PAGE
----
8086Re: [tips_and_tricks] common-law
- Apr 3, 2005
I never denied that your right to a remedy can be deminished. No long can affect a substantive right. It is the process by which that right is exercised that can be modified by statute.
For instance, you still have the absolute unfettered right to travel. However, once you have surrendered that right, whether through ignorance or voluntary act, the process by which you return to that right can be controlled by statute. And that is what the police powers and administrative law are all about. Learn the substance of these two areas of the law and a whole new vista will be opened up to you.
Oh and before you start railing against the cumbersome nature of the process, that is your fault. You should have known better. Fortunately for all of us, because of the nature of administrative law, the Courts have suggested that you get ONE opportunity to demonstrate that you were ignorant of the process. However, once you have exercised the process, you can never again claim ignorance.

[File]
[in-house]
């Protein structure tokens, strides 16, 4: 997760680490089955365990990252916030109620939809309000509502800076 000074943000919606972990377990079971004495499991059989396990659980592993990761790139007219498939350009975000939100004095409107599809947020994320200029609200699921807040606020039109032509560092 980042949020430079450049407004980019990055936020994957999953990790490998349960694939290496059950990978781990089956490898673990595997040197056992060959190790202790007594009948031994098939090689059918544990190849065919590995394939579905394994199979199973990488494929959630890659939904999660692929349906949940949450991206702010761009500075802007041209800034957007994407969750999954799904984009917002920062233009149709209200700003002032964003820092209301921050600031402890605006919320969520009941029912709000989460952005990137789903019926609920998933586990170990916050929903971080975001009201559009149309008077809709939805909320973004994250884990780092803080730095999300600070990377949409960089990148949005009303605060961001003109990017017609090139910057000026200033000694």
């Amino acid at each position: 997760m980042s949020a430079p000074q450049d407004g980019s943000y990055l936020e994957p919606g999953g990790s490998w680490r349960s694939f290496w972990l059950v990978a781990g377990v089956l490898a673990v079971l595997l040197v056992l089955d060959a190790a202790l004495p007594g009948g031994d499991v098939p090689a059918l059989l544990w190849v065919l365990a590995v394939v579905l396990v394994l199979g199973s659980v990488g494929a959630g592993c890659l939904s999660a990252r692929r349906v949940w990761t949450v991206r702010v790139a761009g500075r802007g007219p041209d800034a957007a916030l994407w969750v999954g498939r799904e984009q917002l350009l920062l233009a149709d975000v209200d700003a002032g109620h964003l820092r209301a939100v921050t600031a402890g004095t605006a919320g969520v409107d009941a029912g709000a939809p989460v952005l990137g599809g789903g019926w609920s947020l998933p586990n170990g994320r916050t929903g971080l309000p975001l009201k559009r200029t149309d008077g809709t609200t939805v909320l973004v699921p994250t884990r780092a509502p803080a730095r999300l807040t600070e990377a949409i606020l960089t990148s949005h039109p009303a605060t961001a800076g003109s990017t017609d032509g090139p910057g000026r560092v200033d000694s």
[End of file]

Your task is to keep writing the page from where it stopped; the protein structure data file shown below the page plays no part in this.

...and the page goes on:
As for being in the courtroom, I always make sure I am there on my terms, not the gummints, even if I have been named as a defendant through some administrative proceeding by some highwayman. There are many ways to turn that action into another action that makes you the Plaintiff which puts you in control.
jm367@... wrote:The plain fact is I and every other American have the right to the rule of decision of American common law.That's a substantive right.I have Cooley for authority.But, if you don't know what it is, you won't know what you are not getting. You will not be able to express the defects in the law which deprive you of right.I am glad you think you can overwhelm the bureaucacy and I hope you may, but when most of us are in a courtroom, we are the only ones there who are not getting paid to be there.Some want the law for a sword, some for a shield.
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